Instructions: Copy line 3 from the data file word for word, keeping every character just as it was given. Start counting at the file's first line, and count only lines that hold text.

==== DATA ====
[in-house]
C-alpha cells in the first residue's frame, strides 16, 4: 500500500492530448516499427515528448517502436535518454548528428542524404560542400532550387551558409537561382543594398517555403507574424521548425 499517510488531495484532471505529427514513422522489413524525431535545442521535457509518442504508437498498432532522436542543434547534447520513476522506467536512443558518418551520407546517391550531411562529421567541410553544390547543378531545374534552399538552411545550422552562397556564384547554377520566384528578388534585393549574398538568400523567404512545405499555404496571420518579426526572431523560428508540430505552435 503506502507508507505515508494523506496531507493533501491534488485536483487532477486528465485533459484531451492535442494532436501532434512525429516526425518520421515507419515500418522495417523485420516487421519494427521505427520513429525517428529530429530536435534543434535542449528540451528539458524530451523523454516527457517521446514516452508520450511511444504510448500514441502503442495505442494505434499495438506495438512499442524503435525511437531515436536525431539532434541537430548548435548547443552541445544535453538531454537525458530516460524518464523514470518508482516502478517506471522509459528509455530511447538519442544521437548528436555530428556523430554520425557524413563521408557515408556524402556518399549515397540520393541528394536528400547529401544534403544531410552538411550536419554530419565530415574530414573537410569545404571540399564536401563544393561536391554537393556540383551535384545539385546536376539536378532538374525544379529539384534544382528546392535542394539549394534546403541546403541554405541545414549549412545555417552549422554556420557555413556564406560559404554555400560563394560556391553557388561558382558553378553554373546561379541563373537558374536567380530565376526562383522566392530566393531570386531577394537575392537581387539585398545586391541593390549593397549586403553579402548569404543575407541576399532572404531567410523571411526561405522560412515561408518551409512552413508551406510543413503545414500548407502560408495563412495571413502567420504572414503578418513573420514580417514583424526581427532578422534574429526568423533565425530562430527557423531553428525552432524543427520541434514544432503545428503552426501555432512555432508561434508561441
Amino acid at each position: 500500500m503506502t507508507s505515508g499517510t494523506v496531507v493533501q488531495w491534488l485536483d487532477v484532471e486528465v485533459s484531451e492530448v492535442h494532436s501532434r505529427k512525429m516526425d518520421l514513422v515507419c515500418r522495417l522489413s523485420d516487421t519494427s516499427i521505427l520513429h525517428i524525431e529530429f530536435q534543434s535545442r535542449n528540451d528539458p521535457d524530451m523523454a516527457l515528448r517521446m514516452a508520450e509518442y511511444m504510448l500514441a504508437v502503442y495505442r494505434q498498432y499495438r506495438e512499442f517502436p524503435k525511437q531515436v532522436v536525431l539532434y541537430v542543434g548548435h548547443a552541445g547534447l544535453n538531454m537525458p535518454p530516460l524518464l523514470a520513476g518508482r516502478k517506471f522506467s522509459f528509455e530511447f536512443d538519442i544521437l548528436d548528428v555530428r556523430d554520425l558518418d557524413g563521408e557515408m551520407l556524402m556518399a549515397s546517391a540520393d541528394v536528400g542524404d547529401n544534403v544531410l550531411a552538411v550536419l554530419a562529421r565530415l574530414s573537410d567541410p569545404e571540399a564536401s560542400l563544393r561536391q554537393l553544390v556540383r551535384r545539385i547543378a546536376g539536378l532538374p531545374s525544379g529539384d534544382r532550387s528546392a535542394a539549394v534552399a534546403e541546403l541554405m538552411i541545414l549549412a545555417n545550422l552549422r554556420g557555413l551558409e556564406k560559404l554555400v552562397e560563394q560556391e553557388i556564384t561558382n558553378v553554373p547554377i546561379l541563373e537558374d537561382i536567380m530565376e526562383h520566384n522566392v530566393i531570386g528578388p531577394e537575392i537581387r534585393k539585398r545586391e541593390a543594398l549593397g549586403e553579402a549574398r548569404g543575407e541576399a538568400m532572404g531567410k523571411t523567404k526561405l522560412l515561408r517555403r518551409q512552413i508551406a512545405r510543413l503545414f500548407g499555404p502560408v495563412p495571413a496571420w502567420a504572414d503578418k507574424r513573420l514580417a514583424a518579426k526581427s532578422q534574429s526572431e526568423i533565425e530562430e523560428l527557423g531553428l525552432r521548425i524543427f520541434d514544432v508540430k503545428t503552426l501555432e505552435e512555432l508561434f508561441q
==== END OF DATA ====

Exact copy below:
Amino acid at each position: 500500500m503506502t507508507s505515508g499517510t494523506v496531507v493533501q488531495w491534488l485536483d487532477v484532471e486528465v485533459s484531451e492530448v492535442h494532436s501532434r505529427k512525429m516526425d518520421l514513422v515507419c515500418r522495417l522489413s523485420d516487421t519494427s516499427i521505427l520513429h525517428i524525431e529530429f530536435q534543434s535545442r535542449n528540451d528539458p521535457d524530451m523523454a516527457l515528448r517521446m514516452a508520450e509518442y511511444m504510448l500514441a504508437v502503442y495505442r494505434q498498432y499495438r506495438e512499442f517502436p524503435k525511437q531515436v532522436v536525431l539532434y541537430v542543434g548548435h548547443a552541445g547534447l544535453n538531454m537525458p535518454p530516460l524518464l523514470a520513476g518508482r516502478k517506471f522506467s522509459f528509455e530511447f536512443d538519442i544521437l548528436d548528428v555530428r556523430d554520425l558518418d557524413g563521408e557515408m551520407l556524402m556518399a549515397s546517391a540520393d541528394v536528400g542524404d547529401n544534403v544531410l550531411a552538411v550536419l554530419a562529421r565530415l574530414s573537410d567541410p569545404e571540399a564536401s560542400l563544393r561536391q554537393l553544390v556540383r551535384r545539385i547543378a546536376g539536378l532538374p531545374s525544379g529539384d534544382r532550387s528546392a535542394a539549394v534552399a534546403e541546403l541554405m538552411i541545414l549549412a545555417n545550422l552549422r554556420g557555413l551558409e556564406k560559404l554555400v552562397e560563394q560556391e553557388i556564384t561558382n558553378v553554373p547554377i546561379l541563373e537558374d537561382i536567380m530565376e526562383h520566384n522566392v530566393i531570386g528578388p531577394e537575392i537581387r534585393k539585398r545586391e541593390a543594398l549593397g549586403e553579402a549574398r548569404g543575407e541576399a538568400m532572404g531567410k523571411t523567404k526561405l522560412l515561408r517555403r518551409q512552413i508551406a512545405r510543413l503545414f500548407g499555404p502560408v495563412p495571413a496571420w502567420a504572414d503578418k507574424r513573420l514580417a514583424a518579426k526581427s532578422q534574429s526572431e526568423i533565425e530562430e523560428l527557423g531553428l525552432r521548425i524543427f520541434d514544432v508540430k503545428t503552426l501555432e505552435e512555432l508561434f508561441q